A great deal of evidence of white employees with more serious infractions but less perfunctory dismissals was adduced at trial. Since the decision can be affirmed on the grounds on which it was decided, it is not necessary to review this evidence
Limitation of a compensatory damages award in a civil rights case to out-of-pocket expenses, denying recovery for emotional distress and humiliation, has been held improper. Jeanty v. McKey & Poague, Inc., 496 F.2d 1119, 1121 (7th Cir. 1974); see Herrera v. Valentine, 653 F.2d 1220 at 1227-28, 1230-31 (8th Cir. 1981); Smith v. Anchor Bldg. Corp., 536 F.2d 231, 236 (8th Cir. 1976); Gore v. Turner, 563 F.2d 159, 164 (5th Cir. 1977); Alicea Rosado v. Garcia Santiago, 562 F.2d 114, 121 (1st Cir. 1977); Seaton v. Sky Realty Co., 491 F.2d 634, 636-37 (7th Cir. 1974); Wright v. Owen, 468 F. Supp. 1115, 1118 (E.D. Mo. 1979); Shuman v. Standard Oil Co., 453 F. Supp. 1150, 1154 (N.D. Cal. 1978); Aumiller v. University of Delaware, 434 F. Supp. 1273, 1310 (D. Del. 1977); Miller v. Doctor's Gen. Hosp., 76 F.R.D. 136, 142 (W.D.Okl.1977)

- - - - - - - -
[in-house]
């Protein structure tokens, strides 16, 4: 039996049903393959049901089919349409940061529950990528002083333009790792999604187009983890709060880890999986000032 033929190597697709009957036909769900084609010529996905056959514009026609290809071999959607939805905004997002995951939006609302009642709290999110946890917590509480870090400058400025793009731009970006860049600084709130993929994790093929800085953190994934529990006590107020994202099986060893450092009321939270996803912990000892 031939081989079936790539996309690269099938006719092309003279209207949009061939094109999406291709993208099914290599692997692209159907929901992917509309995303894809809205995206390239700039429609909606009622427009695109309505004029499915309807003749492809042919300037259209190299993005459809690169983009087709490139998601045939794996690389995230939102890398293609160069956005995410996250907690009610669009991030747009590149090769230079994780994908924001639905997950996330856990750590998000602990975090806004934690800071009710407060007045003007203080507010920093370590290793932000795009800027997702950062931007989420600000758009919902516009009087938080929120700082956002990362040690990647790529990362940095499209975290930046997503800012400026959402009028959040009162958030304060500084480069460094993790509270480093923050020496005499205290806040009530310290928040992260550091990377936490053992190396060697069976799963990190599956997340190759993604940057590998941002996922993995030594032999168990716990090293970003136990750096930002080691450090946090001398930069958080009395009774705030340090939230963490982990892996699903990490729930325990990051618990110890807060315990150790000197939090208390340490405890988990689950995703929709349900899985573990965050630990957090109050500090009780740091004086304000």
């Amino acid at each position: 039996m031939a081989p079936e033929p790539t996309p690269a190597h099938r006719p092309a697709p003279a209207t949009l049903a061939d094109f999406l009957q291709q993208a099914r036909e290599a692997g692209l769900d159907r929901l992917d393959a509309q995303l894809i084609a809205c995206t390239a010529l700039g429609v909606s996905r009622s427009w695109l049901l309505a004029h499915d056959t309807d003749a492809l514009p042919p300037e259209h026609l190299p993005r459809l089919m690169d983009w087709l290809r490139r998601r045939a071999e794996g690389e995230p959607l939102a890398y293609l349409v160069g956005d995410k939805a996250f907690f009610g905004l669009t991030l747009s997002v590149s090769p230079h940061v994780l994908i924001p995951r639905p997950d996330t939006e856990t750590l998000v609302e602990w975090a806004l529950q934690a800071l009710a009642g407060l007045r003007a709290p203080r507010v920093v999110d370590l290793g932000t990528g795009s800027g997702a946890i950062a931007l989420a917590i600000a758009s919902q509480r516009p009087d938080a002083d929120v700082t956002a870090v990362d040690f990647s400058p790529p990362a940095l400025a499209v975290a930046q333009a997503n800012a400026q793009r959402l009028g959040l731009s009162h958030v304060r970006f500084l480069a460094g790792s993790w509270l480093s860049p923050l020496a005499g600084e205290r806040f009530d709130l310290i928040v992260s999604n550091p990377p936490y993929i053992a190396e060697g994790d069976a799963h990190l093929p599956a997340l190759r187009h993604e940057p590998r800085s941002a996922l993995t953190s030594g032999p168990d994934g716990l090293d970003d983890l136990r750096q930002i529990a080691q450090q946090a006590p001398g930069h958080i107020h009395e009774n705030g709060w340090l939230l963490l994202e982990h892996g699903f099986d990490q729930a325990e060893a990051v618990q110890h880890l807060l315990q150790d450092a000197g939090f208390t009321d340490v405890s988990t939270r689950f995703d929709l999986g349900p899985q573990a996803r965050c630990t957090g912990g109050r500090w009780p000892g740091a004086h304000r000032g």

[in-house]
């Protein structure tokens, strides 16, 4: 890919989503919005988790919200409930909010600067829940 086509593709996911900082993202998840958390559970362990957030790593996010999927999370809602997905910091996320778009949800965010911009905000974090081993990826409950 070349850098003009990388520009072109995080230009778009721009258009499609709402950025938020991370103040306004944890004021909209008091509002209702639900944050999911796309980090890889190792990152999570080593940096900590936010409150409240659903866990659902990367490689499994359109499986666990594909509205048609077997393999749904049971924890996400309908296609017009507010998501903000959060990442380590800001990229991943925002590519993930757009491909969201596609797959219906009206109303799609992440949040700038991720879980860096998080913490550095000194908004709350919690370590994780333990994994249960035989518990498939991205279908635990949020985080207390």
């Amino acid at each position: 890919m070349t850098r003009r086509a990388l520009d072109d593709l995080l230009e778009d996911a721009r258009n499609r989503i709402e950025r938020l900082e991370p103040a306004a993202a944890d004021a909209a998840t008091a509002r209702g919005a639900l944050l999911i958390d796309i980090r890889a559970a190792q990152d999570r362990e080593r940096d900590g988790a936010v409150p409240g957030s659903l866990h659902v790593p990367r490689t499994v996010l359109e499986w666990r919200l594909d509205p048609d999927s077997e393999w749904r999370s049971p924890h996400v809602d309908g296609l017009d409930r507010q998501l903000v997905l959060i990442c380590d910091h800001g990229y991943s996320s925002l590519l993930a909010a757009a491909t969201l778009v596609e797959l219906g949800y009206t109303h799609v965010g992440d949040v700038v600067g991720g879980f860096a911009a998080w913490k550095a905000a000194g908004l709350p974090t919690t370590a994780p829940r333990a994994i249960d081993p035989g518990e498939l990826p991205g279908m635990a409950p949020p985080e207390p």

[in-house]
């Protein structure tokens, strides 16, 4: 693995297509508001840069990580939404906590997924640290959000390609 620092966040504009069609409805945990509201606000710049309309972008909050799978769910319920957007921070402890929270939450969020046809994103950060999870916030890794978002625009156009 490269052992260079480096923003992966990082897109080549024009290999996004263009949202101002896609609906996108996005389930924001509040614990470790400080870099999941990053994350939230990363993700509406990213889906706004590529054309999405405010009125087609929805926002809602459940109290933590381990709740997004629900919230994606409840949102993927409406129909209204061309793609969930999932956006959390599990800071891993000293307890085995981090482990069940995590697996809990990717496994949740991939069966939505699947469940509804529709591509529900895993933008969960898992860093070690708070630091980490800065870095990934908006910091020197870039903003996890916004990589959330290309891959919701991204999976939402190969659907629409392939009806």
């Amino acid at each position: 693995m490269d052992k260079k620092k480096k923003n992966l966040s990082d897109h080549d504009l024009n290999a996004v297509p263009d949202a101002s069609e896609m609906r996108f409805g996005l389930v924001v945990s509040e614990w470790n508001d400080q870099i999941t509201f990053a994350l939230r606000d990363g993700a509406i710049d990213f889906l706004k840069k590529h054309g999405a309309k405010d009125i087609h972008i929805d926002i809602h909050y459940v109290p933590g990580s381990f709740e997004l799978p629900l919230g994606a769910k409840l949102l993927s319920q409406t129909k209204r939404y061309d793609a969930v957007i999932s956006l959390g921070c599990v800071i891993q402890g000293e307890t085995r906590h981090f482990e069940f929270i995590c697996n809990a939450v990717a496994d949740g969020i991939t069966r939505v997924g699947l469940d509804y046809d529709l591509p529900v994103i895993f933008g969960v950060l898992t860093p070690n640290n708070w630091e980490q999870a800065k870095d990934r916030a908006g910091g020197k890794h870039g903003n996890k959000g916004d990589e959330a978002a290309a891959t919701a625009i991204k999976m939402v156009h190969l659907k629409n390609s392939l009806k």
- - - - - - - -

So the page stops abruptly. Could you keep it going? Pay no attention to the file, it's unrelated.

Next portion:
Section 2000e-5(k) of title 42 authorizes award of reasonable attorney's fees to the prevailing party in a title VII action; 42 U.S.C. § 1988 authorizes award of reasonable attorney's fees to the prevailing party in, inter alia, a title VI or a section 1981 action